There once was a wealthy farmer. He had hundreds of acres, dozens of servants, and two pre-teen sons. One day, a neighbor stopped by the man’s house to chat. Seeing, in the field, the farmer’s own two children sweating beneath the towering shadows of the grown servants, the neighbor rebuked the man. “Shame on you” he said. “Your kids shouldn’t be out there. You’ve got plenty of servants to work your fields and raise your corn.” To which the wise farmer replied, “I’m not raising corn. I’m raising boys into men.”
My wife and I began an exercise with our son this week that some people, like the farmer’s neighbor, might think odd. We started giving…
…our kindergarten-aged son, Sam, an allowance. We did not do this because a five-year old needs money. We did it because he needs to learn stewardship. Men do what they learn as boys.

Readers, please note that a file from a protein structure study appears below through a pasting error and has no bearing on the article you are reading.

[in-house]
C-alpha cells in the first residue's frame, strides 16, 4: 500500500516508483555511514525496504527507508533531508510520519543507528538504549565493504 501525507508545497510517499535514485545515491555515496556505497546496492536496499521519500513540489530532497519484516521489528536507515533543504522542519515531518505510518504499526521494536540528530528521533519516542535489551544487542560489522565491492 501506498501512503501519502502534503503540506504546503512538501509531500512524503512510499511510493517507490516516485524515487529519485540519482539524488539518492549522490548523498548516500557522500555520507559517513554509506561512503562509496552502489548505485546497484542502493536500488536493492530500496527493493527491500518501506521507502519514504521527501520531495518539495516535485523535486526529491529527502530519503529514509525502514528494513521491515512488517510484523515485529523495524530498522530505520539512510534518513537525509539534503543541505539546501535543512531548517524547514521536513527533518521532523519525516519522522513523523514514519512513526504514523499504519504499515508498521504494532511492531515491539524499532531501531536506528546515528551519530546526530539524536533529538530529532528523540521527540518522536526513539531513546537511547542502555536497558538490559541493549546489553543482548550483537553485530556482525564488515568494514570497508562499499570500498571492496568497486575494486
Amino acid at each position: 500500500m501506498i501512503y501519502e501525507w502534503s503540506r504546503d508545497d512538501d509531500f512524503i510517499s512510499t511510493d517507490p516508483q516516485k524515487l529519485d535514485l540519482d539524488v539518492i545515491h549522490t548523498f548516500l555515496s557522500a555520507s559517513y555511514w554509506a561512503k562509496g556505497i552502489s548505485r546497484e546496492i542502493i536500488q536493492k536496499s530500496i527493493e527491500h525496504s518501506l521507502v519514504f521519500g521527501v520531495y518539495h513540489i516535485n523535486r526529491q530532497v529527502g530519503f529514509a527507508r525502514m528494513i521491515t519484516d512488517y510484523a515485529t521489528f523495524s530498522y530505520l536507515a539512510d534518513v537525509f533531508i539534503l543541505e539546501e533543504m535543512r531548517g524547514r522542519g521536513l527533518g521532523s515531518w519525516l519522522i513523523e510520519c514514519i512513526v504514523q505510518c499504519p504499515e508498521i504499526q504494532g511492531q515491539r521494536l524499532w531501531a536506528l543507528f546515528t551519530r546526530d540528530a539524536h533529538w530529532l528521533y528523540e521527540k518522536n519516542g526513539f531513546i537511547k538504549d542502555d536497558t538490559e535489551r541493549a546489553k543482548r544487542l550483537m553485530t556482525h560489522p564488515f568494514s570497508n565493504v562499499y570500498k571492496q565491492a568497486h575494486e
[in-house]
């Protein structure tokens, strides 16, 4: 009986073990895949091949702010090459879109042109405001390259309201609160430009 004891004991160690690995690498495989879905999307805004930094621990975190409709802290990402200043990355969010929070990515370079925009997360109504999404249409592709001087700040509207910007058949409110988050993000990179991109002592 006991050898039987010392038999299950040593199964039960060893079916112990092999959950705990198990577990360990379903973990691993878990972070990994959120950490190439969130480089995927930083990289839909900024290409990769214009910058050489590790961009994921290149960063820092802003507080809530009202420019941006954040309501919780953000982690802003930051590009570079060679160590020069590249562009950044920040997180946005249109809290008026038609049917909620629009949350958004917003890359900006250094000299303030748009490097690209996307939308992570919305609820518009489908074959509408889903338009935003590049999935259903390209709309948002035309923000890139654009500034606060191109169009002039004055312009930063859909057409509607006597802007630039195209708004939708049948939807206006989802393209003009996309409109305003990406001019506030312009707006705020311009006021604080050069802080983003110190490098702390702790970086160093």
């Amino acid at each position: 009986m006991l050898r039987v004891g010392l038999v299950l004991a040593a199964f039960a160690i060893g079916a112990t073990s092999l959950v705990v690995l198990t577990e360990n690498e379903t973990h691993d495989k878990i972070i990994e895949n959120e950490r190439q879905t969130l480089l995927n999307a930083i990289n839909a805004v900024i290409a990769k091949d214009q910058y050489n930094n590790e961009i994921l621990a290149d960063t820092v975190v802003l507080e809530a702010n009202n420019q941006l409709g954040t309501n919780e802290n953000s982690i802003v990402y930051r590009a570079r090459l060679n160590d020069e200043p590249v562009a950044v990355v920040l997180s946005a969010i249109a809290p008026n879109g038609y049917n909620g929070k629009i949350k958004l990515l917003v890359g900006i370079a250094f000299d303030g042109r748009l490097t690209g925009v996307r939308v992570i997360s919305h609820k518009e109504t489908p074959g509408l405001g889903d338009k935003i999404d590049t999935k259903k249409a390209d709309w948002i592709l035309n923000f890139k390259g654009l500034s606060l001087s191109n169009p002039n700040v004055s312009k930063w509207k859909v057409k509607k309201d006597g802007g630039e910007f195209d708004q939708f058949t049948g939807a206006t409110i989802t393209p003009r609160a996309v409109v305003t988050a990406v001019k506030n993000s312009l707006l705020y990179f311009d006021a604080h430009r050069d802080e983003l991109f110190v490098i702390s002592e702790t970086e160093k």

Giving our son a few dollars each week is a small price to pay if we can teach him the priceless lessons of honoring God, sharing with others, and being fiscally responsible. With debt at an all-time high in the US, there is a swelling tide of fiscal irresponsibility whelming up against his generation. If our kids are not shown how to handle money, the world will gladly show them how to mishandle it.
In preparation for this great stewardship experiment, I gathered up four small, plastic bowls. I labeled each one. There is a bowl for: #1. God, #2. Give, #3. Save, and #4. Spend. These basic money categories are good for five-year olds and fifty-year olds.
So, whether you’re looking to teach your kids or you simply find yourself wrestling with money, here’s a crash course in Stewardship 101.
#1. GOD: “Honor the LORD from your wealth …” (Prov 3:9)